Public apology, private apocalypse: deconstructed by Jonathan Dee
Jonathan Dee’s new novel asks whether the big apology by a disgraced public figure is genuinely therapeutic, or just an empty ritual
Jonathan Dee: “There seems to be the faint ghost of a religious ceremony that hovers over this very secular ritual.” Photograph: Brenda Fitzsimons
WE know the drill. Famous person makes public boo-boo, followed by even more public apology. There is humiliation. There is tut-tutting. There may even be tears. It is one of the most familiar phenomena of 21st-century life; and it forms the starting point for A Thousand Pardons, the new novel from the author of the Pulitzer-nominated bestseller The Privileges, Jonathan Dee.
The book, Dee says, was inspired by a combination of Tiger Woods and John Calvin. “The highly ritualised public apology by a disgraced public figure is a subject of great interest to me. There’s an instance every week or two in the US.
“It’s both of the moment, and ancient – or what passes for ancient in the US. It harks back to a much older form of American public life; that is to say, a public life dominated by religion. There seems to be the faint ghost of a religious ceremony that hovers over this very secular ritual – the penitence that has to follow certain rules, and that takes place before the congregation.”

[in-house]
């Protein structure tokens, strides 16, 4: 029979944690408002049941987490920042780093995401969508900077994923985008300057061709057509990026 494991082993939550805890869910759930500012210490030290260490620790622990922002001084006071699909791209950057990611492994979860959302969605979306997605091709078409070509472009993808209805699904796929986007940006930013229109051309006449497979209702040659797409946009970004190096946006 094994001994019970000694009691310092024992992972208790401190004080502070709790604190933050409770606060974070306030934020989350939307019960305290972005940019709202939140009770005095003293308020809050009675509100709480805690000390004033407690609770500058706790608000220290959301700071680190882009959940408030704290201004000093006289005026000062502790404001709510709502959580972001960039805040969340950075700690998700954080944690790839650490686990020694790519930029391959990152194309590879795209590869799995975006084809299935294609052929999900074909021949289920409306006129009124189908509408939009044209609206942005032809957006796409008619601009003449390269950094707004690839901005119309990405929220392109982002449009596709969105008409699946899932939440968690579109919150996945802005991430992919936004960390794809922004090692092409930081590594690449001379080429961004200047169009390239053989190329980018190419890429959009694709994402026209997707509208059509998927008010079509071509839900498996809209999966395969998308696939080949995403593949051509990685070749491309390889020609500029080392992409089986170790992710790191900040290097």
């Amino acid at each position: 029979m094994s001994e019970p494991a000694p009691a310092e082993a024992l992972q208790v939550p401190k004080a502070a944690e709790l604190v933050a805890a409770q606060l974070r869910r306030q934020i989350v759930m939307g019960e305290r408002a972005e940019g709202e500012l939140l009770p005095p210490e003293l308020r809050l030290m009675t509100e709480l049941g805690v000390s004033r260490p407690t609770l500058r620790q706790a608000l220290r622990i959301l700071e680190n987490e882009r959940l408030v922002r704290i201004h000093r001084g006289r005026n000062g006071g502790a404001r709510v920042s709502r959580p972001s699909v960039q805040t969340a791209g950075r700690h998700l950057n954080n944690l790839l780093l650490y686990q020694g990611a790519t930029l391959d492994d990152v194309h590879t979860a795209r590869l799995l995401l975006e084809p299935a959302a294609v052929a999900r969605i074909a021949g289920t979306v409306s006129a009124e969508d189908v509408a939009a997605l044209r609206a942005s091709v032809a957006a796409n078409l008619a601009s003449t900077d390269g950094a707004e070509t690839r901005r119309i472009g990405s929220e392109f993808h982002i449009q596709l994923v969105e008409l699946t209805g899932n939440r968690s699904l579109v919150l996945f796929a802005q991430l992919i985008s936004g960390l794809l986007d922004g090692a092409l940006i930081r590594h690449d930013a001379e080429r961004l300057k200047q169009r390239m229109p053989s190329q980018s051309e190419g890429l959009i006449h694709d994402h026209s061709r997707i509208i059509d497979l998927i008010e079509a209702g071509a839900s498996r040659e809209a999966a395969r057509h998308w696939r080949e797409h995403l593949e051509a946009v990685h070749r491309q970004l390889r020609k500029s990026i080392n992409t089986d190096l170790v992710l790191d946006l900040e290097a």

A Thousand Pardons takes the reader through the front door of what appears to be a wholesome all-American family. Father Ben is a partner in a city law firm; mother Helen keeps high-maintenance house; daughter Sara, adopted, of Chinese ethnic origin, is smart, sassy and suitably rebellious.
But Dee is an expert at unravelling precisely such appearances as these. He did it in The Privileges, and before many pages of A Thousand Pardons have turned, Ben demolishes his marriage and his career in one spectacularly ill-judged swoop. Forced to get a job, Helen falls backwards into the PR business – where, it turns out, she is very, very good at getting men who have made spectacular boo-boos to do the public-apology thing.
Dee presents a cast of well-drawn characters, including some sharp-focus cameos that offer contrasting snapshots of men who are unhappy in their bodies: the teenage thrillseeker from a wealthy black family who takes up with Sara; the famous film star who can’t handle his celebrity lifestyle; the small-town lawyer who keeps a stash of whiskey in his filing cabinet so he doesn’t have to go home after work.
But it is the relationships, or the lack of them, within the nuclear Armstead family that cause the biggest explosions in the book.
Young Sara has immense power in the family, and wields it mercilessly. She is constantly and harshly judgmental where her parents are concerned: something of which, as the parent of a teenage daughter and a soccer coach besides, Dee admits he sees a good deal. “My daughter, of course,” he adds, “is an angel.”